Influencing as a learning process
Upcoming SlideShare
Loading in...5
×
 

Like this? Share it with your network

Share

Influencing as a learning process

on

  • 435 views

Think tanks navigate in complex and changing contexts. These realities at times require them to advocate a technical solution and other times to promote a learning process to change perspectives and ...

Think tanks navigate in complex and changing contexts. These realities at times require them to advocate a technical solution and other times to promote a learning process to change perspectives and encourage new practices

Statistics

Views

Total Views
435
Views on SlideShare
405
Embed Views
30

Actions

Likes
0
Downloads
0
Comments
0

2 Embeds 30

http://www.grupofaro.org 25
http://grupofaro.org 5

Accessibility

Upload Details

Uploaded via as Microsoft PowerPoint

Usage Rights

© All Rights Reserved

Report content

Flagged as inappropriate Flag as inappropriate
Flag as inappropriate

Select your reason for flagging this presentation as inappropriate.

Cancel
  • Full Name Full Name Comment goes here.
    Are you sure you want to
    Your message goes here
    Processing…
Post Comment
Edit your comment

Influencing as a learning process Presentation Transcript

  • 1. Influencing as a learning process Andrea Ordóñez Grupo FARO Think Tank Initiative Exchange Cape Town, June 2012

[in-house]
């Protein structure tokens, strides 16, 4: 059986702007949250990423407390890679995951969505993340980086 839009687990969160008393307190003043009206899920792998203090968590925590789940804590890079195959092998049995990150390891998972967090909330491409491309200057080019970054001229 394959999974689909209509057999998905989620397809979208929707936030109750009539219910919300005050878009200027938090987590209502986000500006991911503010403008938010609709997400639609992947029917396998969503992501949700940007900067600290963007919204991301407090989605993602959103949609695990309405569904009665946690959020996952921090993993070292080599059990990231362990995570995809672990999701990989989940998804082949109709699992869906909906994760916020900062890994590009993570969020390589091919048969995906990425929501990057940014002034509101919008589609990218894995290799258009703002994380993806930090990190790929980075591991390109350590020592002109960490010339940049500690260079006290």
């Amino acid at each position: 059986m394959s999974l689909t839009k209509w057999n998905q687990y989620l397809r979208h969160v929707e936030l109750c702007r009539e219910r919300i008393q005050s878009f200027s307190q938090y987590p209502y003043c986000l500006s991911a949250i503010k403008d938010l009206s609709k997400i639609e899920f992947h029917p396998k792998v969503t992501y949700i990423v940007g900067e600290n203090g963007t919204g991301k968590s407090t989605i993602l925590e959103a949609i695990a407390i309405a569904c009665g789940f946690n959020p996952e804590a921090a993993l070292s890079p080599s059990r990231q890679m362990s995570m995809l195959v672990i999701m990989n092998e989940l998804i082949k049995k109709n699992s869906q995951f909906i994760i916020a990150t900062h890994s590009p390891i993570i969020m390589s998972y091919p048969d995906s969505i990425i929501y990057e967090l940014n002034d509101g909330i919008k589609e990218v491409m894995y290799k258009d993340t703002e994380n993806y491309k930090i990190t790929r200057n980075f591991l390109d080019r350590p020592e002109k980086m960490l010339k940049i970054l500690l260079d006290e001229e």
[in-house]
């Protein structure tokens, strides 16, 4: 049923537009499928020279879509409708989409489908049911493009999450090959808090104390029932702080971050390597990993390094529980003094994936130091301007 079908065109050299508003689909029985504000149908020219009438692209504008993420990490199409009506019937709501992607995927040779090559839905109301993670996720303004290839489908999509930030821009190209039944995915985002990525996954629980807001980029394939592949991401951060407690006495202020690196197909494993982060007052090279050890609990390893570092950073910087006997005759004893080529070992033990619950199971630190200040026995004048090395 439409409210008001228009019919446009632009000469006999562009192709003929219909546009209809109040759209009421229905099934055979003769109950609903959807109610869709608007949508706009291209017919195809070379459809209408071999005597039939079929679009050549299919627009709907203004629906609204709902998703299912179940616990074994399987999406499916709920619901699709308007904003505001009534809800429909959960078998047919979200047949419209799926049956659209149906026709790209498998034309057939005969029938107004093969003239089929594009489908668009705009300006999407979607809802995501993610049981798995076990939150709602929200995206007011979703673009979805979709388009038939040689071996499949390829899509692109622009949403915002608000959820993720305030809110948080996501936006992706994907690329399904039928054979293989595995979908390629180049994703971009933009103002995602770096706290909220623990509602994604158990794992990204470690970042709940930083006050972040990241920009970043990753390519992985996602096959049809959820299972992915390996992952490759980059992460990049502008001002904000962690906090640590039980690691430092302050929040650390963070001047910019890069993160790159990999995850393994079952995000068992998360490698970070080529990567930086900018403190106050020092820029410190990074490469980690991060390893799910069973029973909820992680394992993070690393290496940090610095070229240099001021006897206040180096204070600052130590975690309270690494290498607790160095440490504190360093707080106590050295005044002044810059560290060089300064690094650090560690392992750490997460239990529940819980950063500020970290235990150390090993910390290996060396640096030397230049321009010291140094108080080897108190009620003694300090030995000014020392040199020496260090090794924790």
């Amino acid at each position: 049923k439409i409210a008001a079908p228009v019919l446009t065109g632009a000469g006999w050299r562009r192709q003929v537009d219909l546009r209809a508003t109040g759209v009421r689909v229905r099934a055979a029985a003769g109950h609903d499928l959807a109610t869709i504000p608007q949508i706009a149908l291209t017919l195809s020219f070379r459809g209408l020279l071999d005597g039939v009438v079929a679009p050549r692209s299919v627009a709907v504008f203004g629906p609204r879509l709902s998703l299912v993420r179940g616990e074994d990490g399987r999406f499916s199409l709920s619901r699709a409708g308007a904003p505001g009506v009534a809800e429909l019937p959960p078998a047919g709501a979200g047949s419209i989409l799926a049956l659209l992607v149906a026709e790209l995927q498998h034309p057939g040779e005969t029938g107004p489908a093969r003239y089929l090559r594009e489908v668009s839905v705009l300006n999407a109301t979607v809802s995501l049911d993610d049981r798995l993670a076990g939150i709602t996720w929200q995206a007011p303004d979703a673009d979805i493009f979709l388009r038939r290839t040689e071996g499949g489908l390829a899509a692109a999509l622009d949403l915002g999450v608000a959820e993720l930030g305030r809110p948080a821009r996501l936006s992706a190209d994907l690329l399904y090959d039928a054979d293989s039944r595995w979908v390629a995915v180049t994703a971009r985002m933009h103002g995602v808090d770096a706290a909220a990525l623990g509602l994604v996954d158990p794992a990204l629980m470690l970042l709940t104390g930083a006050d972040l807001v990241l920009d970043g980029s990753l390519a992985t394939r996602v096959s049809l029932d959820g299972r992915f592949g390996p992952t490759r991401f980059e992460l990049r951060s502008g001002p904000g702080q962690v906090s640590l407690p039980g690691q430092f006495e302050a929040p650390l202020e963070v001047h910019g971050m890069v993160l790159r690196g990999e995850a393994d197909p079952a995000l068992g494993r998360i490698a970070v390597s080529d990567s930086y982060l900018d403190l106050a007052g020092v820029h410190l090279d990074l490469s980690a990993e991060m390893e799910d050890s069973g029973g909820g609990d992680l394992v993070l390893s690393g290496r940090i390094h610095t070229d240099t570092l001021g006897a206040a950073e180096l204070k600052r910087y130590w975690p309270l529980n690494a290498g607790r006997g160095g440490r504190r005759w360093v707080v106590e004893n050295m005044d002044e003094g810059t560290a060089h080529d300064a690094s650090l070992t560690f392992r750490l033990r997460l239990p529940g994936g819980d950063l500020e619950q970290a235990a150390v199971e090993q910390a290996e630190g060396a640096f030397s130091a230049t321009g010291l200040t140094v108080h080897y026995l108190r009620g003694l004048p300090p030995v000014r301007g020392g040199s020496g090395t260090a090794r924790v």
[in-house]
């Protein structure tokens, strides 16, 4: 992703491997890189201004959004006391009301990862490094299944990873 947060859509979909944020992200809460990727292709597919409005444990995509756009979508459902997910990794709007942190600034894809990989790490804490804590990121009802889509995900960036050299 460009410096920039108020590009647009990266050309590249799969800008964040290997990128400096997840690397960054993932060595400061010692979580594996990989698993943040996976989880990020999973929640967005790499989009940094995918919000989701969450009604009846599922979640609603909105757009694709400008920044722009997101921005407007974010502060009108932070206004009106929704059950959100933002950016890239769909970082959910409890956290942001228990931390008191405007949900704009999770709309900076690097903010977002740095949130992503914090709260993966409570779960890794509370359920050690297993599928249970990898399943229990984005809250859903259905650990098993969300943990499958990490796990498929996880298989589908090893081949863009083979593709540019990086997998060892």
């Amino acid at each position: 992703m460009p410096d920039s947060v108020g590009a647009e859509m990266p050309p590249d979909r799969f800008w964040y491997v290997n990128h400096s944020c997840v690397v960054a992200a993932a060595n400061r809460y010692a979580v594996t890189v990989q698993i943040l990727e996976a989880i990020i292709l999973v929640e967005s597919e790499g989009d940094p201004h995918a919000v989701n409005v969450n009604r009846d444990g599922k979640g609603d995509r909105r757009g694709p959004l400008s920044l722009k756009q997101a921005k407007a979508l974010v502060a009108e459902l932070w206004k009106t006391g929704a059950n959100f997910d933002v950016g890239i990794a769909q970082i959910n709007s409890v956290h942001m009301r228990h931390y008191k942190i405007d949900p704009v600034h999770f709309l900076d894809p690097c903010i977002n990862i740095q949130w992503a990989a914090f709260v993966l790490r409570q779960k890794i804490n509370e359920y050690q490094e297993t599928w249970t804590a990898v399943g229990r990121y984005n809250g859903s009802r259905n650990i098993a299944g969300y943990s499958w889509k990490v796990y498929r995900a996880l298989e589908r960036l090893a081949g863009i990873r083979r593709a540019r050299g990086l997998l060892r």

• 2. Case studies twelve stories of policy influence
  • 3. Strategies for policy influence• Stage of the policy cycle Sustain Agenda Implement Design Decision• Types of evidence Academic Implementation Planning Action• Role Advising policymakers Advocating for a policy Facilitating dialogue
  • 4. Contextualizing Strategies On norms and values at stake Far from agreement Close to agreement Moderately structured Far from Unstructured problems problems (agreement on certainty the end result) On relevantand available knowledge Moderately structured Close to problems (certainty on Structured problems certainty the means)Based on framework developed in Hisschemoller and Hoppe (1996)
  • 5. Contextualizing Strategies On norms and values at stake Far from agreement Close to agreement Agreement on the ends Unstructured problems ISET-N (Nepal) Far from CPD (Bangladesh) FOSDEH (Honduras) certainty IPAR (Senegal) ASIES (Guatemala) On relevantand available Structured problems knowledge EEA (Ethiopia) Certainty on the means REPOA (Tanzania) Close to IIDS (India) CSTEP (India) certainty IEA (Ghana) FUNDAUNGO (El Salvador) CADEP (Paraguay)Based on framework developed in Hisschemoller and Hoppe (1996)
  • 6. Redefining policy influence• For What? From a focus on output towards a focus on processes• How? From a the ‘market of ideas’ approach to the exercise of leadership
  • 7. Think tanks are political actors …even more than they consider themselves to be• Even in more structured scenarios, think tanks have gone beyond the advisory role.• In less structured scenarios, think tanks have become ‘leaders without authority’ (Heifetz, 1994).
  • 8. Influencing as a learning process …not only within think tanks but with a wide range of stakeholders.Think tanks navigate in complex and changingcontexts. These realities at times require themto advocate a technical solution and othertimes to promote a learning process to changeperspectives and encourage new practices.
  • 9. ContraportadaGRUPO FARODirección: Gregorio Bobadilla N38-88 y Granda CentenoWeb: www.grupofaro.orgFono: (593 2) 2 456 367 / 2 6 015 395Telefax: (593 2) 2 264 719 !Síguenos!